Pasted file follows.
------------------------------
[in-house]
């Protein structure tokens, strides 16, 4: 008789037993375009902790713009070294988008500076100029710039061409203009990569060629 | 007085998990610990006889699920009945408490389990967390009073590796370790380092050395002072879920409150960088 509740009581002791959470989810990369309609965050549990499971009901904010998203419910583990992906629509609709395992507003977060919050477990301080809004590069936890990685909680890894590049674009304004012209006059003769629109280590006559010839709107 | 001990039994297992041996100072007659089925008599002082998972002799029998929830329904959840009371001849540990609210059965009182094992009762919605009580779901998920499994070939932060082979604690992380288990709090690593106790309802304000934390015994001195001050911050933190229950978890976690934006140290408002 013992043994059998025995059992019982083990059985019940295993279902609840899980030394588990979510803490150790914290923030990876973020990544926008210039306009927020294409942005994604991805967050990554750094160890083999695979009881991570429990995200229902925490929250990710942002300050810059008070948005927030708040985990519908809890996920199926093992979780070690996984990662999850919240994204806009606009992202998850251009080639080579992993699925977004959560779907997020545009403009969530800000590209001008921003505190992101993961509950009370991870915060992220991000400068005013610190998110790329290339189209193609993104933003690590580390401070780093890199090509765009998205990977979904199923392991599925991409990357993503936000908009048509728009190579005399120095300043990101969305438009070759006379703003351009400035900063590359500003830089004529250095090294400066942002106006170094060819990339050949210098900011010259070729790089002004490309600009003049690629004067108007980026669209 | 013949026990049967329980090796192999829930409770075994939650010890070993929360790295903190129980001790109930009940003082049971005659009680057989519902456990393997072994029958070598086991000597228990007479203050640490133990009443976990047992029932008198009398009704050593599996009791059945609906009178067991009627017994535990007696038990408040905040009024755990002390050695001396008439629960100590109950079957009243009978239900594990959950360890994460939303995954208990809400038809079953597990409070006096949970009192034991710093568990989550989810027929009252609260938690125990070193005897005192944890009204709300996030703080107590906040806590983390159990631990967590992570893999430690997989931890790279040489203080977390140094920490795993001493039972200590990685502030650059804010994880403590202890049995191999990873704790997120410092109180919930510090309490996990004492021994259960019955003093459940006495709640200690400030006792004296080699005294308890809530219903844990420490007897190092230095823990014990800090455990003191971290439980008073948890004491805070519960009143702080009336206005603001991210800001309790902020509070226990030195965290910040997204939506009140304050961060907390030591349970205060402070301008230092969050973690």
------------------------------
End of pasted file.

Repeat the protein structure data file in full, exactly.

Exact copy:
[in-house]
């Protein structure tokens, strides 16, 4: 008789037993375009902790713009070294988008500076100029710039061409203009990569060629 | 007085998990610990006889699920009945408490389990967390009073590796370790380092050395002072879920409150960088 509740009581002791959470989810990369309609965050549990499971009901904010998203419910583990992906629509609709395992507003977060919050477990301080809004590069936890990685909680890894590049674009304004012209006059003769629109280590006559010839709107 | 001990039994297992041996100072007659089925008599002082998972002799029998929830329904959840009371001849540990609210059965009182094992009762919605009580779901998920499994070939932060082979604690992380288990709090690593106790309802304000934390015994001195001050911050933190229950978890976690934006140290408002 013992043994059998025995059992019982083990059985019940295993279902609840899980030394588990979510803490150790914290923030990876973020990544926008210039306009927020294409942005994604991805967050990554750094160890083999695979009881991570429990995200229902925490929250990710942002300050810059008070948005927030708040985990519908809890996920199926093992979780070690996984990662999850919240994204806009606009992202998850251009080639080579992993699925977004959560779907997020545009403009969530800000590209001008921003505190992101993961509950009370991870915060992220991000400068005013610190998110790329290339189209193609993104933003690590580390401070780093890199090509765009998205990977979904199923392991599925991409990357993503936000908009048509728009190579005399120095300043990101969305438009070759006379703003351009400035900063590359500003830089004529250095090294400066942002106006170094060819990339050949210098900011010259070729790089002004490309600009003049690629004067108007980026669209 | 013949026990049967329980090796192999829930409770075994939650010890070993929360790295903190129980001790109930009940003082049971005659009680057989519902456990393997072994029958070598086991000597228990007479203050640490133990009443976990047992029932008198009398009704050593599996009791059945609906009178067991009627017994535990007696038990408040905040009024755990002390050695001396008439629960100590109950079957009243009978239900594990959950360890994460939303995954208990809400038809079953597990409070006096949970009192034991710093568990989550989810027929009252609260938690125990070193005897005192944890009204709300996030703080107590906040806590983390159990631990967590992570893999430690997989931890790279040489203080977390140094920490795993001493039972200590990685502030650059804010994880403590202890049995191999990873704790997120410092109180919930510090309490996990004492021994259960019955003093459940006495709640200690400030006792004296080699005294308890809530219903844990420490007897190092230095823990014990800090455990003191971290439980008073948890004491805070519960009143702080009336206005603001991210800001309790902020509070226990030195965290910040997204939506009140304050961060907390030591349970205060402070301008230092969050973690």